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Spy gadgets defined: It’s now legal to track pets & peek on your cows in Russia

Russian legislators have amended the controversial penal code article on “spy gadgets,” making it way less ambiguous and defining what exactly constitutes an illegal device. Now, you can safely “spy” on your dog or baby.

The amendments to the article were approved by the State Duma on Thursday. Before the changes, the article penalized procurement of quite vague “special technical means for clandestine collection of information” –basically anything with a small camera, microphone or GPS might have been deemed to be illegal.

It all started with a cow. The law on spy gadgets came into the media spotlight back in 2017, when a Russian farmer, Yevgeny Vasiliev, got into legal trouble after buying a small GPS tracker. The farmer needed the device to monitor a rowdy calf, who liked to wander away, yet decided to save money and order it online from China. Vasiliev was apprehended by a Federal Security Service (FSB) operative just when he received his $7 GPS tracker and never got a chance to actually “spy” on his misbehaving cattle.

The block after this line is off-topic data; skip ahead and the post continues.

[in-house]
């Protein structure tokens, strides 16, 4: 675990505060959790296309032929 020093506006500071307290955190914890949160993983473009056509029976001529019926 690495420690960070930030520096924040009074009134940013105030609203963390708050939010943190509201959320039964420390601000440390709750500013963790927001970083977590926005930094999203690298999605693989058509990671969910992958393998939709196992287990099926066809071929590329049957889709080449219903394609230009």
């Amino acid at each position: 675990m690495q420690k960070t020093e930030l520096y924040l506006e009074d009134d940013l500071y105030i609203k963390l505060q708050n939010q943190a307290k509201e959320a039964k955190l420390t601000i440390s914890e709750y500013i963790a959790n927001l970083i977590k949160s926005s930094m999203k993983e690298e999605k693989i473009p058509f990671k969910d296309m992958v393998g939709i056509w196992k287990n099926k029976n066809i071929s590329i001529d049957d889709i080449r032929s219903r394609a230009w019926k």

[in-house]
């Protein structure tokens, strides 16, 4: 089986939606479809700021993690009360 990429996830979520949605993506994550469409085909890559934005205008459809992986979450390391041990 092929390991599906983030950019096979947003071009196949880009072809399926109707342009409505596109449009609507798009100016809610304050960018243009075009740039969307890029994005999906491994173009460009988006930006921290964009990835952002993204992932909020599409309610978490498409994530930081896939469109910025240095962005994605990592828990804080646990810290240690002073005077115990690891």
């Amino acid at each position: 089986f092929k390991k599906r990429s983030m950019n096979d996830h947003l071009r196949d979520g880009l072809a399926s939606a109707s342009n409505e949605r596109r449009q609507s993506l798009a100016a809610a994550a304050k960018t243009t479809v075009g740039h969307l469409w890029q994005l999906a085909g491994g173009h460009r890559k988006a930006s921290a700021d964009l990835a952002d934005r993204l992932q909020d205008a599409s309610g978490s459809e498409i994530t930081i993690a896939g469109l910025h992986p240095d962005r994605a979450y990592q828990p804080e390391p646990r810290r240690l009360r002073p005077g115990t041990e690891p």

RT brought the case to the attention of President Vladimir Putin during his annual Q&A session back in 2017. Putin was quite surprised that one could get prosecuted over “spying” on his own cow and ordered an inquiry into how exactly this law was enforced.

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All the charges against the cow-spying farmer Vasiliev were ultimately dropped and the prosecutor’s office apologized to him for the trouble. The issue was also analyzed by the Supreme Court – it ruled in late 2018 that not all “spy devices” were necessarily professional tools for some malicious activities and advised other courts to treat cases involving the now-fixed article very carefully.

Now, the legislation only bans devices, created specifically to covertly gather information about someone without their knowledge – for actual spying, basically. Gadgets, that allow tracking, geolocation, photo and video capturing, yet have visible controls and markings, explaining their purpose are not subject to the ban from now on.

Basically, a dog tracker or a baby monitor is fine, while a pen with a hidden camera is not. The punishment for procuring illegal gadgets remains unchanged and a “spy pen” could land one behind bars for up to four years.

Also on rt.com Cow-nterintelligence: Farmer faces ‘spy’ charges for wiretapping his cow

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